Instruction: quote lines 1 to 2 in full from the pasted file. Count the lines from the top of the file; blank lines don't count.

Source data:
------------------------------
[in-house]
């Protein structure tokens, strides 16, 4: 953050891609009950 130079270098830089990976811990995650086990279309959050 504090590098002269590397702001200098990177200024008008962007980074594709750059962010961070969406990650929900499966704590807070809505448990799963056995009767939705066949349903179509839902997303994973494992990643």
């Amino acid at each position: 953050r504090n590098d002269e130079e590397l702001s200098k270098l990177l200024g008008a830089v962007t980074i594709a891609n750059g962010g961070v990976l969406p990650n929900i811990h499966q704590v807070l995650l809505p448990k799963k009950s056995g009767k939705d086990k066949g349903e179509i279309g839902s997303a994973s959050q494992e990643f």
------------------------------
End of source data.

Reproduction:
[in-house]
């Protein structure tokens, strides 16, 4: 953050891609009950 130079270098830089990976811990995650086990279309959050 504090590098002269590397702001200098990177200024008008962007980074594709750059962010961070969406990650929900499966704590807070809505448990799963056995009767939705066949349903179509839902997303994973494992990643």